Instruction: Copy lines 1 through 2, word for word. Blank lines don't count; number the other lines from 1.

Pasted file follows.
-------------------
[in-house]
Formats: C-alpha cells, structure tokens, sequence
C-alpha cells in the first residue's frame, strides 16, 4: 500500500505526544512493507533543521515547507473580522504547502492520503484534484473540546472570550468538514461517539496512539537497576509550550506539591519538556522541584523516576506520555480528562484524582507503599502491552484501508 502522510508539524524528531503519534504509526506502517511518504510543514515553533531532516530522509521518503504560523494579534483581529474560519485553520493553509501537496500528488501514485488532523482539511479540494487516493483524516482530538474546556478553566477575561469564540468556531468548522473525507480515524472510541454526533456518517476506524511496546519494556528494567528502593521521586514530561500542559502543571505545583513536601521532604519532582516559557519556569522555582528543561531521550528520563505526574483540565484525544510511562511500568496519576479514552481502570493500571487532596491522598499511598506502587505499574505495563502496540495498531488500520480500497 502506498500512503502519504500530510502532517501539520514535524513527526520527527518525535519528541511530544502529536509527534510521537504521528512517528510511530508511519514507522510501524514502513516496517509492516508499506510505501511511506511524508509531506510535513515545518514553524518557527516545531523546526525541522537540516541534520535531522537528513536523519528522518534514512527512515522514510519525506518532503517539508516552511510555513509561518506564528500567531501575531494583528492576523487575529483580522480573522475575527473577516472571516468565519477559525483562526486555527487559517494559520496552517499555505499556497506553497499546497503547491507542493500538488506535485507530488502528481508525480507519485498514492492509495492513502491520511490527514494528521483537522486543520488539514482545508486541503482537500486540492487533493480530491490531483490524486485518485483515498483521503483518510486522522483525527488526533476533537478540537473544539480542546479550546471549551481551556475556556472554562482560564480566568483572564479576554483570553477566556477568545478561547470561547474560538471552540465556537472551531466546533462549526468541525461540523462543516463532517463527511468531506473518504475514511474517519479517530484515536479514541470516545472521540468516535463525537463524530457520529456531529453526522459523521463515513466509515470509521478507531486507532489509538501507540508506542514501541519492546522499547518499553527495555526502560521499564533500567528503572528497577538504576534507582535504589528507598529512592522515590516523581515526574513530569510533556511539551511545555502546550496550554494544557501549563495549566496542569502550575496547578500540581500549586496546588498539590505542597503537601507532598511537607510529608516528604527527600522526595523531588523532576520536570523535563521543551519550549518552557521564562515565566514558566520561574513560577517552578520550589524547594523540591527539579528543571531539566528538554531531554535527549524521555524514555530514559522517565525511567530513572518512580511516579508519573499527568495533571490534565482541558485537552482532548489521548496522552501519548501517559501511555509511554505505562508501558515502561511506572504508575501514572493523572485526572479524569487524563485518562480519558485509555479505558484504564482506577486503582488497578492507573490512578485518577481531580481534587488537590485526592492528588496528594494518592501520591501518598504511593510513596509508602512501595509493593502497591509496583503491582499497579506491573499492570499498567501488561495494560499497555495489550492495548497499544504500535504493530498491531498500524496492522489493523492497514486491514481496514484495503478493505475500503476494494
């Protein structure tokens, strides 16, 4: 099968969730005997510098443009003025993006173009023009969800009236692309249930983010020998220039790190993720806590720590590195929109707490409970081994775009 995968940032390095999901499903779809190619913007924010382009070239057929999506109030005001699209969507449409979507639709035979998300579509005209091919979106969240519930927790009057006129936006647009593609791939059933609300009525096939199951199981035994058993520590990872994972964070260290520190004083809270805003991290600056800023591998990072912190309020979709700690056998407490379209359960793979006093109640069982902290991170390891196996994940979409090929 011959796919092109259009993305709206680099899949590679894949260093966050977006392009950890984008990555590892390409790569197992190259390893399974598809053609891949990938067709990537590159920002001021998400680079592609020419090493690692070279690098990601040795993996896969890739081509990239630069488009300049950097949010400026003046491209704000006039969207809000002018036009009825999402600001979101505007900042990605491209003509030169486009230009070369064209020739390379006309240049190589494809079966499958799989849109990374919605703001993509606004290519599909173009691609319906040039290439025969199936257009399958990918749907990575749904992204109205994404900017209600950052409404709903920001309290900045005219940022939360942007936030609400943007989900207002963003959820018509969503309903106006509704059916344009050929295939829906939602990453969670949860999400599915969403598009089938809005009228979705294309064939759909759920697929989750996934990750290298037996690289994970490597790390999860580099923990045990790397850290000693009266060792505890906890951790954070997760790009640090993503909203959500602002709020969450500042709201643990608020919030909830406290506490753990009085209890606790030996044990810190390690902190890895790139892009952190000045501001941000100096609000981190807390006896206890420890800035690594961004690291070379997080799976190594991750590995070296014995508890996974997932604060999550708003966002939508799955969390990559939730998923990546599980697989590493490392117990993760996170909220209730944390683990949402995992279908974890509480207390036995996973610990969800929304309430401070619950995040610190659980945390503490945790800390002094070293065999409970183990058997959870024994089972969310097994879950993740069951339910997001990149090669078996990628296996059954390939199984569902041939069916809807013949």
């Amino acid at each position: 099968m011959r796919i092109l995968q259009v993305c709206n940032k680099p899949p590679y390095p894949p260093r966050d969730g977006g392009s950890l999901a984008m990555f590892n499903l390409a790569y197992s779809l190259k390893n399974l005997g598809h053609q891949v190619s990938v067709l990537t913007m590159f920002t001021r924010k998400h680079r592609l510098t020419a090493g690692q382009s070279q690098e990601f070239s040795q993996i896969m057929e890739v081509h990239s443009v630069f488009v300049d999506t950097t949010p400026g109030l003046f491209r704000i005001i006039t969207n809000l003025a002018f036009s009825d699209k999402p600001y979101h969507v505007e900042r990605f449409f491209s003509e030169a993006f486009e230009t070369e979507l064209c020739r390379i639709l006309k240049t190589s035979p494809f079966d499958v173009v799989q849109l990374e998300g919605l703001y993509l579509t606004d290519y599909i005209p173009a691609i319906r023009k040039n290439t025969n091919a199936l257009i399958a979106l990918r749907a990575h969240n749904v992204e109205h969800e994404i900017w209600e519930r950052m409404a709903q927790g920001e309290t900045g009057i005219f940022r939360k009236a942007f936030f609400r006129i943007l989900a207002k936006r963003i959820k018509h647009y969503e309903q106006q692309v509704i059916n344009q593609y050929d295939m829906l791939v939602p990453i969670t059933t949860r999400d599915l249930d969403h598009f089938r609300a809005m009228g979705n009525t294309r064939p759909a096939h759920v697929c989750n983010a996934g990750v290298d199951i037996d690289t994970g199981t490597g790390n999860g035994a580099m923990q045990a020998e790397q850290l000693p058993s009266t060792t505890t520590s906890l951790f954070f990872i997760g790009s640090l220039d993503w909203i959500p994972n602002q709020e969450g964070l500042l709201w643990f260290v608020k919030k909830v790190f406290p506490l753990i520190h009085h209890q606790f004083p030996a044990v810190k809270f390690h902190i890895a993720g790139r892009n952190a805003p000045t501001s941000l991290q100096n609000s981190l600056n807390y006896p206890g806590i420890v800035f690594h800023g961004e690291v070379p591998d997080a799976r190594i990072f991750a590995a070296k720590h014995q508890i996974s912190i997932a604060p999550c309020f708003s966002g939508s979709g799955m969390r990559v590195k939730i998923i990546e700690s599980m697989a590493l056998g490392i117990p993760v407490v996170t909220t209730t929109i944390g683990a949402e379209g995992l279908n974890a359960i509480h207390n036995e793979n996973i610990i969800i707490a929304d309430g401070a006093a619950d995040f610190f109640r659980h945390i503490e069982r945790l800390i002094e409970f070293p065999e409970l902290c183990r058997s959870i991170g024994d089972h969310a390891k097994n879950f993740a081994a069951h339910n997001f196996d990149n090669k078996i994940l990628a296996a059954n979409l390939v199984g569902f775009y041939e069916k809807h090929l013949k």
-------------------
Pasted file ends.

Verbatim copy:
[in-house]
Formats: C-alpha cells, structure tokens, sequence